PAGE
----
The Future of Barcode Quality

 In Barcode Quality Training

Quality Magazine, June 2019 published a great article entitled “The Current State of Quality,” by Michelle Bangert, Managing Editor. She makes the case that quality has changed over the years, both in terms of how it is done and what it means. In years past, the quality department was like a police force, looking for problems and often felt to be an obstruction. Today the quality department is mostly gone—now it is “everyone’s job.” Quality professionals are still necessary but they are more oriented to problem solving, not problem finding. That change rings true to me.

Standards have also helped redefine what we do and how we do it, regarding quality. When I started in this industry 45 years ago, I would not have believed that quality would ever change—or would ever need to change. But it has—and it has been good for the industry and for people like me. Those changes have created opportunities as well, for people and for the companies in which they work. It levels the playing field of quality versus price—now it is quality and price.

Heather Zabriskie on Unsplash

Time will Tell

One of the trends we are seeing in barcode quality is the proliferation of high speed, fixed mounted verification systems. Often these are integrated into scanning systems that also do other things. Do these systems really gauge barcode quality as well as they should? They are better than nothing but how good really?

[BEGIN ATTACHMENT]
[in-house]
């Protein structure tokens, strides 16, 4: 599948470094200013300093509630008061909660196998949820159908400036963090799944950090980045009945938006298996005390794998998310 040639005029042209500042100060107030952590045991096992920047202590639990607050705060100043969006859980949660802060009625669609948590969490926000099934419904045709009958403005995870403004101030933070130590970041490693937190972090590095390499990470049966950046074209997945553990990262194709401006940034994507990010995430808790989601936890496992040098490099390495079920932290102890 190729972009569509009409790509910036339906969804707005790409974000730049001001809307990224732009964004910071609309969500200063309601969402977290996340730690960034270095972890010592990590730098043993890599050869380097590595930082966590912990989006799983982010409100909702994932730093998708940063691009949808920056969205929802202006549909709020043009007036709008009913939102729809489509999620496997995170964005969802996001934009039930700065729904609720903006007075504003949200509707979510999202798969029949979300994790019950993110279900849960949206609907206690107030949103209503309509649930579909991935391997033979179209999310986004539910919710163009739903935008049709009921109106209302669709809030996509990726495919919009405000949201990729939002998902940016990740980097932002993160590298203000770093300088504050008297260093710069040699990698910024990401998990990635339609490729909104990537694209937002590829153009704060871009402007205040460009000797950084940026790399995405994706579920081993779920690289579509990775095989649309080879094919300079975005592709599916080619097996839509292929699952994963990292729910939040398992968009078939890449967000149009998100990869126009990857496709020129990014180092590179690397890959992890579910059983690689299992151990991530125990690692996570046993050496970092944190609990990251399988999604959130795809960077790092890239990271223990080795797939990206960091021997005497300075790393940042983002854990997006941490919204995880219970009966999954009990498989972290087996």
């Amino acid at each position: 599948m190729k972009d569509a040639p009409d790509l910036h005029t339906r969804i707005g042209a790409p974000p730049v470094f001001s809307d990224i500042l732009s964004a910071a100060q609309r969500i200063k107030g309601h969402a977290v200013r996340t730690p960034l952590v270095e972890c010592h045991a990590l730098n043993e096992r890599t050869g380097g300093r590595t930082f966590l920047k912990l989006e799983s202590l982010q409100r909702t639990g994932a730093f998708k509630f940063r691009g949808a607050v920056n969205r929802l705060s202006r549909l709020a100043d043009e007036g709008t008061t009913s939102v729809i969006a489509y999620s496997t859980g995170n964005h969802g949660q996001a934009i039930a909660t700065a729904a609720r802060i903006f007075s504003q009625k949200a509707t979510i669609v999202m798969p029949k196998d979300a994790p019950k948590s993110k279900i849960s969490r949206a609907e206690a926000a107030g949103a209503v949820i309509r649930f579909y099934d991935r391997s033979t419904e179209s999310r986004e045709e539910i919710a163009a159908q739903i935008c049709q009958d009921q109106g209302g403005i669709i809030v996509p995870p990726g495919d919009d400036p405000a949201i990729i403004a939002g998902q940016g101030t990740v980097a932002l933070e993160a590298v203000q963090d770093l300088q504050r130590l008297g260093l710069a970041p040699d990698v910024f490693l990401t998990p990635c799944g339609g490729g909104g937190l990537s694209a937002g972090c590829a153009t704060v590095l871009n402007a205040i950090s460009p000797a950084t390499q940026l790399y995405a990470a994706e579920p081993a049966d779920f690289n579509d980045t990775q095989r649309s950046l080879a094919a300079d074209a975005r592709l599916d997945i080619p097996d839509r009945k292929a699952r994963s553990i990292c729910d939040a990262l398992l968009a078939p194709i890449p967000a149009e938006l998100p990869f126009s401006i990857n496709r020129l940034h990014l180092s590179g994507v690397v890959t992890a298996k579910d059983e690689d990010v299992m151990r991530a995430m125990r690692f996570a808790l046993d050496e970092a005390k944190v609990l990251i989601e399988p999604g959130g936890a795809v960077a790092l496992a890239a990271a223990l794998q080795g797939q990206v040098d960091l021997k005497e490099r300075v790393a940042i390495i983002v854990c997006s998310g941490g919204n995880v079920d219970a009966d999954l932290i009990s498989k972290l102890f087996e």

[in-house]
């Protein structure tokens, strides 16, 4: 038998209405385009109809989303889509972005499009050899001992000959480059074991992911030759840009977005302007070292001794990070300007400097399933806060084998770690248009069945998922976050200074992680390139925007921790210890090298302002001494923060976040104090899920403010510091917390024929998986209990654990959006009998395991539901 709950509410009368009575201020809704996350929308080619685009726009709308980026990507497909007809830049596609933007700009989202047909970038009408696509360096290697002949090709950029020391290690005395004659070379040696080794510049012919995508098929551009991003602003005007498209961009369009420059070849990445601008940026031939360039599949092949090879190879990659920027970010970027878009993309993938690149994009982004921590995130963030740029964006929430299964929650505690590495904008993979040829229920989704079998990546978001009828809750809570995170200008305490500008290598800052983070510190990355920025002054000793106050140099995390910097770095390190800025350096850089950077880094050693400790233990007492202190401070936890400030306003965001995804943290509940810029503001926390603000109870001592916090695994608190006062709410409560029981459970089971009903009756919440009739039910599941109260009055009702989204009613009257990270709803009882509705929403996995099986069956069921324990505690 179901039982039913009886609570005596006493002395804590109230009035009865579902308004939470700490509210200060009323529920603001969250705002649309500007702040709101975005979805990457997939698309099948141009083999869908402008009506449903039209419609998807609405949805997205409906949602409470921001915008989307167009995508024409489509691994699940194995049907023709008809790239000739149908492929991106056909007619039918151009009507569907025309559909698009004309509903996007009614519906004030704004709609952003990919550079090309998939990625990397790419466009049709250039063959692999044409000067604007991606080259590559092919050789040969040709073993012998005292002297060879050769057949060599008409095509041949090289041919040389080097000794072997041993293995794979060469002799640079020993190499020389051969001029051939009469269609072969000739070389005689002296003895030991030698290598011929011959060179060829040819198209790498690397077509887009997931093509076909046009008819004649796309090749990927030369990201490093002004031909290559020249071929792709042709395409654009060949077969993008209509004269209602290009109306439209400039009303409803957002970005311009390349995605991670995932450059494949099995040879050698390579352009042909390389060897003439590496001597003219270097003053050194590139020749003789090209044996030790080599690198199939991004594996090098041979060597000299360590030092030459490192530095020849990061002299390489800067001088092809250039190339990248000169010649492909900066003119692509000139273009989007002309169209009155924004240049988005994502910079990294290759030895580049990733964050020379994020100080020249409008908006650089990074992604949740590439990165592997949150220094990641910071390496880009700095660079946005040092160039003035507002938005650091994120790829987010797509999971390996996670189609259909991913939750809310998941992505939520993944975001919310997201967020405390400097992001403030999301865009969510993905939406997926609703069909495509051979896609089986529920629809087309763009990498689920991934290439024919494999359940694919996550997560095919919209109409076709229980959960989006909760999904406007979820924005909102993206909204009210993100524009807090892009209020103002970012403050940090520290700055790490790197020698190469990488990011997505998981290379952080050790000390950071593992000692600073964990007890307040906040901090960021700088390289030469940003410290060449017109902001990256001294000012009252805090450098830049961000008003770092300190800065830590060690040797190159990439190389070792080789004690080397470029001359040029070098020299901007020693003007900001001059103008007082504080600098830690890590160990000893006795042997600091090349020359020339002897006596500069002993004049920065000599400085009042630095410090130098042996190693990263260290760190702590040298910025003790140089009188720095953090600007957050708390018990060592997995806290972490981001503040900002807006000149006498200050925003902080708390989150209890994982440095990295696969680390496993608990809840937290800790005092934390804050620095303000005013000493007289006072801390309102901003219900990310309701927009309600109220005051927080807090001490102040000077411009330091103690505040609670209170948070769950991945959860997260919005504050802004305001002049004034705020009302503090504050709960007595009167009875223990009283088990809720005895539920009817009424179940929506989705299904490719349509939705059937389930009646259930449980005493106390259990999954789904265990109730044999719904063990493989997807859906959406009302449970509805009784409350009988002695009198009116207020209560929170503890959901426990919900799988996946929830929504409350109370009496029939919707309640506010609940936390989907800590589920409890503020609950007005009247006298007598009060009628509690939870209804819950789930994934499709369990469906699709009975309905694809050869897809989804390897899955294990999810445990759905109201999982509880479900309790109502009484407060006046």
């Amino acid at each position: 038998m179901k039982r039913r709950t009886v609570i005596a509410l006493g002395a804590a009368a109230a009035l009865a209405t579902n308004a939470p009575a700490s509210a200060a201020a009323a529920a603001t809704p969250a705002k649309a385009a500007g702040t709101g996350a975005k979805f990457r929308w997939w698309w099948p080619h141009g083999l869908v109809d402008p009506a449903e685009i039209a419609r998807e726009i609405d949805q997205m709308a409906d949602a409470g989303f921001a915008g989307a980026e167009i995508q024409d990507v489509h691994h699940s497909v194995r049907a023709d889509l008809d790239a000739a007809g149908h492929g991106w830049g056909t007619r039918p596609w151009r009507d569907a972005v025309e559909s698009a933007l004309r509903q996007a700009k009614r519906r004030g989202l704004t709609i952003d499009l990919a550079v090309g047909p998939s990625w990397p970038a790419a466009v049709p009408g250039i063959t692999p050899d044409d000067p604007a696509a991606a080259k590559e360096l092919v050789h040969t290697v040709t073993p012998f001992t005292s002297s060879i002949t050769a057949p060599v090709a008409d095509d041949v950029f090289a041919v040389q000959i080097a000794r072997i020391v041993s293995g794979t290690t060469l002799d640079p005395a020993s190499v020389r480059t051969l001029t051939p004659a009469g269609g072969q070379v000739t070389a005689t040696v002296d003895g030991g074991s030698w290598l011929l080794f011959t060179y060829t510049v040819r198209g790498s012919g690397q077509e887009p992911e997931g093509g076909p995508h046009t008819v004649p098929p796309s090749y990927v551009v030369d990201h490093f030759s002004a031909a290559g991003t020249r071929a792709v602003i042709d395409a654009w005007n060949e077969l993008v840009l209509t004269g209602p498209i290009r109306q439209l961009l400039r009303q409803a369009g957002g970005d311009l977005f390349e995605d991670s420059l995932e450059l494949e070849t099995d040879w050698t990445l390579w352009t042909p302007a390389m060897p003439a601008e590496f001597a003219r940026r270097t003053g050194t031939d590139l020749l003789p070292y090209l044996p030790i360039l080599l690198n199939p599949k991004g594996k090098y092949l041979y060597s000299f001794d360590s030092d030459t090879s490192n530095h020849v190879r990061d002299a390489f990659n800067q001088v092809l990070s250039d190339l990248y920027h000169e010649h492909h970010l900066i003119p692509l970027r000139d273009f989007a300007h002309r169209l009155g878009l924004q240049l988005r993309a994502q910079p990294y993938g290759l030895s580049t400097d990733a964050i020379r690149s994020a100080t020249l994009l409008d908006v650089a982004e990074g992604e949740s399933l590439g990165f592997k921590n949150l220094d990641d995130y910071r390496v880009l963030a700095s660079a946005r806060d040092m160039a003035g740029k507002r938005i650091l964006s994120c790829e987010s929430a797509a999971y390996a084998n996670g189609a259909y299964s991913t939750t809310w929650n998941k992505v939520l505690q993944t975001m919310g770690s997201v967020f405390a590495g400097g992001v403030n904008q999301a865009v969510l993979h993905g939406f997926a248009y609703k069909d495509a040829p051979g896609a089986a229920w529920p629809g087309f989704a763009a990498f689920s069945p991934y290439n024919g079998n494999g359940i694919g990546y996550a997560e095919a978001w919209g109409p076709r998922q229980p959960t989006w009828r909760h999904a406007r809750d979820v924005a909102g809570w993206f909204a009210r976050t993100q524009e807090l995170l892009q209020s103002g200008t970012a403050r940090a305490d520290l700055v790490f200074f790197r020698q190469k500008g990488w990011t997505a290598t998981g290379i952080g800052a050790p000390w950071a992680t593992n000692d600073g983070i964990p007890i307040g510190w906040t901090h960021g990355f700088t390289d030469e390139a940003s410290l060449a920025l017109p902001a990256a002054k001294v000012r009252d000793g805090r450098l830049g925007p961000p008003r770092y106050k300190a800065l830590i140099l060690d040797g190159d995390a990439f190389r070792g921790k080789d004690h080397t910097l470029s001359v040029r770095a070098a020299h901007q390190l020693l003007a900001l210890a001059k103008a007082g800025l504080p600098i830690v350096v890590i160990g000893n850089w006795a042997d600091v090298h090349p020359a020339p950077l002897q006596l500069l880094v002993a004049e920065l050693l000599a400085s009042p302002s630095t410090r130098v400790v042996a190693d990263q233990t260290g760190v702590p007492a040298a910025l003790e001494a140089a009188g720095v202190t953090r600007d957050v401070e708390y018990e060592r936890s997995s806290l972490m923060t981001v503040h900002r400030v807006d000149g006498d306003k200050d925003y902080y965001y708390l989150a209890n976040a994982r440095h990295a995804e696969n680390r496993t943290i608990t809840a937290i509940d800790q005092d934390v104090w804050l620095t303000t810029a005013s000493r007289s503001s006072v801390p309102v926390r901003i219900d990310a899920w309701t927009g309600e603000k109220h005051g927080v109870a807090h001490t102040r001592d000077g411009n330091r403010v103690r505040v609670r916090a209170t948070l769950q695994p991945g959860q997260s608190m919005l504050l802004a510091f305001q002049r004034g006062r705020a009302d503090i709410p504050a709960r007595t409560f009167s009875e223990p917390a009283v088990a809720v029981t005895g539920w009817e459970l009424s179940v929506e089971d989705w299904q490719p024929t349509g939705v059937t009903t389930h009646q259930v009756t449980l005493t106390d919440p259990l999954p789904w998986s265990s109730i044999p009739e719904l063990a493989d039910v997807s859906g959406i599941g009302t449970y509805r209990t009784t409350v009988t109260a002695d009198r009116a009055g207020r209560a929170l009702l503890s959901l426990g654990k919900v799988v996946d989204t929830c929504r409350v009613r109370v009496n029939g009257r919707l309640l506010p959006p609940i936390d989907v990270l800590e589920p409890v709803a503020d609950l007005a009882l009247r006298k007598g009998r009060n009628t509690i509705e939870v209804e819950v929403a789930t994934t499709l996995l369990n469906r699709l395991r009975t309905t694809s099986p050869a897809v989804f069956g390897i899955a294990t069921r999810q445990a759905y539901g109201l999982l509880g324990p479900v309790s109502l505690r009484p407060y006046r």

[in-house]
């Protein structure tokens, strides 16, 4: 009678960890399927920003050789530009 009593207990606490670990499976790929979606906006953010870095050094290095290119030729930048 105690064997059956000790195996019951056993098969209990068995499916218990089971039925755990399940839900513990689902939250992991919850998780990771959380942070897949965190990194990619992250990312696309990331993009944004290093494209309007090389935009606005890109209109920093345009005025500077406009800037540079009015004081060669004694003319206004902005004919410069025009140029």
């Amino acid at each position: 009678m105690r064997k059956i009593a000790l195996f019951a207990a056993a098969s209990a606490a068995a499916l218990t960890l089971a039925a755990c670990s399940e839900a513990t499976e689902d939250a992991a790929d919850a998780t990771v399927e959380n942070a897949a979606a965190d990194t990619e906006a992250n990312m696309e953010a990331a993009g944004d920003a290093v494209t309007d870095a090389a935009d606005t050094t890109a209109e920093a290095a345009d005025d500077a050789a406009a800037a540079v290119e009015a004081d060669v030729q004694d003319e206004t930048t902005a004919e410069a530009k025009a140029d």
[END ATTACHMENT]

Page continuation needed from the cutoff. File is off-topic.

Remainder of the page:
One concern about inline systems is the disconnection they insert between the quality professional and the data they accumulate. The quality professional is still the problem solver but the data is aggregating—mountains of it—hands-off, automatically, somewhere. Is someone monitoring the data? Are subtle migrations in the grading of the ISO parameters being observed? Is the threshold of unacceptability being calculated? What do such systems gain? What do they lose? Often we have said that the best tool in barcode quality is a close, careful visual examination of the barcode.  More data does not equate to more certainty. When the problem solver is summoned, will he or she have anticipated and planned the next move? Time will tell.

More Data or More Certainty?

Marcus-Spiske on Unspash

As a guy who enjoyed working on my car 45 years ago, I have personally experienced the disorienting sensation of trying to diagnose, let alone resolve a seeming simple problem with my modern car. All that technology has made it last longer and run more efficiently, but impossible to work on in the driveway, without a computer interface. Where do you start? When the red light on the light stack signals a barcode problem, and the press stops, is the person responsible for barcode quality going to know where to start? How to diagnose? What to do to resolve it

These are the Good Old Days

Don’t misunderstand—I am not nostalgic for the good old days. Carol King had it right—these are the good old days. I can see the possibility of some new, unanticipated problems arising and it is going to be fascinating watching it evolve.

Michelle Bangert at Quality Magazine did a great job of describing many of the things that will make quality a very different job in the coming years. Social media is one of them. Big data is another. We can gather it—but that what do we do with it as quality professionals? What will be the impact of artificial intelligence? One thing for sure—quality professionals will be ever more important and they too will be different. But how? Time will indeed tell.

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